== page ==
Water rescue crews say gas prices are sinking their budgets

March 10, 2011 

  • Beaufort Water Search and Rescue and Fripp Island Sea Rescue are co-hosting their annual golf tournament March 19 at the Ocean Creek Golf Course on Fripp Island.

    The entry fee is $75 per player, which includes cart, range balls, prizes and lunch, according to organizers.

    The entry deadline is Monday.

    Tournament information: Contact Ted Michals at 843-838-5788.

    Beaufort Water Search information: www.bwsar.org.

Motorists aren't the only ones feeling pinched at the pump.

With warm weather on the way, the area's all-volunteer water rescue squadrons could feel the brunt of rising gasoline prices, their officials say.

"We're very concerned," said Doyle Clifton, Beaufort Water Search and Rescue's second mate. "The majority of our missions, fuel is the only cost. (Fuel prices) are a real concern for us, but we're going to pay what we have to pay for fuel."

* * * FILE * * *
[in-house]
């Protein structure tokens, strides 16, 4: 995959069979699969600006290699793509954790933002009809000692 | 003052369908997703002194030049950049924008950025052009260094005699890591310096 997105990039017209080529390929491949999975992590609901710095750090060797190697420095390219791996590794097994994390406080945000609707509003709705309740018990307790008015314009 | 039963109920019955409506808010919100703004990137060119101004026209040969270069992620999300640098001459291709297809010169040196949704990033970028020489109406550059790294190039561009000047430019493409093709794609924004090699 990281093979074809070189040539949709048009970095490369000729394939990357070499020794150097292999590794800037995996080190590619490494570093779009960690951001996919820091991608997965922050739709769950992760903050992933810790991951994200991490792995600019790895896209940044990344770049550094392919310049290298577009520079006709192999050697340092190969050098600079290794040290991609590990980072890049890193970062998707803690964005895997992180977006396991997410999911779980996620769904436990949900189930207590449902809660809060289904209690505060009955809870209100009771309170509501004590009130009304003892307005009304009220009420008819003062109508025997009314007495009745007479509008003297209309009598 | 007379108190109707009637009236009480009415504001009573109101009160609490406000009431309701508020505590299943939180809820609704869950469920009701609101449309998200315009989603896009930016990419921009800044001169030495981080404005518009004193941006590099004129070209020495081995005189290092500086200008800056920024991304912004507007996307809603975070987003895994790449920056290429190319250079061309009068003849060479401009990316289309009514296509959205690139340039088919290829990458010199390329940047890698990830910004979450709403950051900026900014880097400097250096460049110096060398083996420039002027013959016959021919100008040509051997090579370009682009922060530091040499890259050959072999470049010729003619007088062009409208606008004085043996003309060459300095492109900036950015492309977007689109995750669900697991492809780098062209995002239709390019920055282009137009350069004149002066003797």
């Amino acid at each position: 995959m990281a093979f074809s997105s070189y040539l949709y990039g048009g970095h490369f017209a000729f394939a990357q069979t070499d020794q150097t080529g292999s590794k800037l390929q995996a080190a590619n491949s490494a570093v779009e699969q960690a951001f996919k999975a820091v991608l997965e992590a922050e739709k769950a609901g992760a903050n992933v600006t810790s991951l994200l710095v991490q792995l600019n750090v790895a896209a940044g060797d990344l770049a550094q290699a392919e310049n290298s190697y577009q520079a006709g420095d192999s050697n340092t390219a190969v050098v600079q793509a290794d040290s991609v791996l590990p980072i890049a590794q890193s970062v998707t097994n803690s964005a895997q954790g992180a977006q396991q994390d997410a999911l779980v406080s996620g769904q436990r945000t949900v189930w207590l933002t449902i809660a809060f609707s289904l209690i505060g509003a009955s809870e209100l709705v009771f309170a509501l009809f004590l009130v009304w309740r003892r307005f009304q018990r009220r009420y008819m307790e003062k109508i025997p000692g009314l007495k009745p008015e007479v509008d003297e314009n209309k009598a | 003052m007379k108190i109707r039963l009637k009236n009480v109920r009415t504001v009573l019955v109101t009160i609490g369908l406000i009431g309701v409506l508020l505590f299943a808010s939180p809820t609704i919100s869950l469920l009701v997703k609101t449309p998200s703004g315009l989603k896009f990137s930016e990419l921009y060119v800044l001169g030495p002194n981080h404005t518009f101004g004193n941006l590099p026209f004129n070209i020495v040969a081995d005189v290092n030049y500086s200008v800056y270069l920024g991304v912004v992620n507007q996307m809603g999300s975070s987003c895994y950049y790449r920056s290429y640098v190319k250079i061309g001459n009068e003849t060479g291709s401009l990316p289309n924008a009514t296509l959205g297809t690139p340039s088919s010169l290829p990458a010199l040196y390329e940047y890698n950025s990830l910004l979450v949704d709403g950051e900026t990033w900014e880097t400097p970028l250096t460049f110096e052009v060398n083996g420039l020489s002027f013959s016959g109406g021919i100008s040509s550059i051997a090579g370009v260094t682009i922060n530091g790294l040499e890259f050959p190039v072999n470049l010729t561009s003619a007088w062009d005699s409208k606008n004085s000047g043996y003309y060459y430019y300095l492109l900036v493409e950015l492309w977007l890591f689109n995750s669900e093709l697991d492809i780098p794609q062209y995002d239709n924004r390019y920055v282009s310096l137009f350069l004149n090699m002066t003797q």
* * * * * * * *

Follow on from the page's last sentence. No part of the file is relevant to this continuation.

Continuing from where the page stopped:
Beaufort Water Search and Rescue, which receives about $8,000 to $9,000 from Beaufort County each year, responds to maritime emergencies from the entrance of St. Helena Sound to Daufuskie Island and as far inland "as we can get a boat," Clifton said.

Regionally, gasoline prices are up about 75 cents per gallon compared to this time last year, according to AAA Carolinas.

Clifton said spiking fuel prices are an especially pressing concern for their 35-member squadron because of the poor fuel economy the unit's boats typically get on the water. The squadron responds to between 60 and 70 calls for help from boaters each boating season, Clifton said.

"Most boats only get about two miles per gallon," Clifton said. "We'll try to launch from a landing that is as close to the incident as we can and that seems to have helped, but the boats typically get pretty horrible gas mileage."

Beaufort Water Search and Rescue and Fripp Island Sea Rescue hope to offset the rising cost of fuel with money raised from their annual golf tournament next week at Fripp Island's Ocean Creek golf course.

Paul Field, skipper for Fripp Island Sea Rescue, said money from the fundraiser will help pay for fuel, which typically accounts for 10 to 15 percent of his unit's $6,000 to $8,000 annual operating budget.

"It's not a large portion of our budget but it's going to go up this year," Field said. "It's going to cost us more this year for fuel. There's no doubt about that. We don't want to spend a penny more than we have to but we're going to pay whatever we have to pay to keep people safe. It's a matter of safety."

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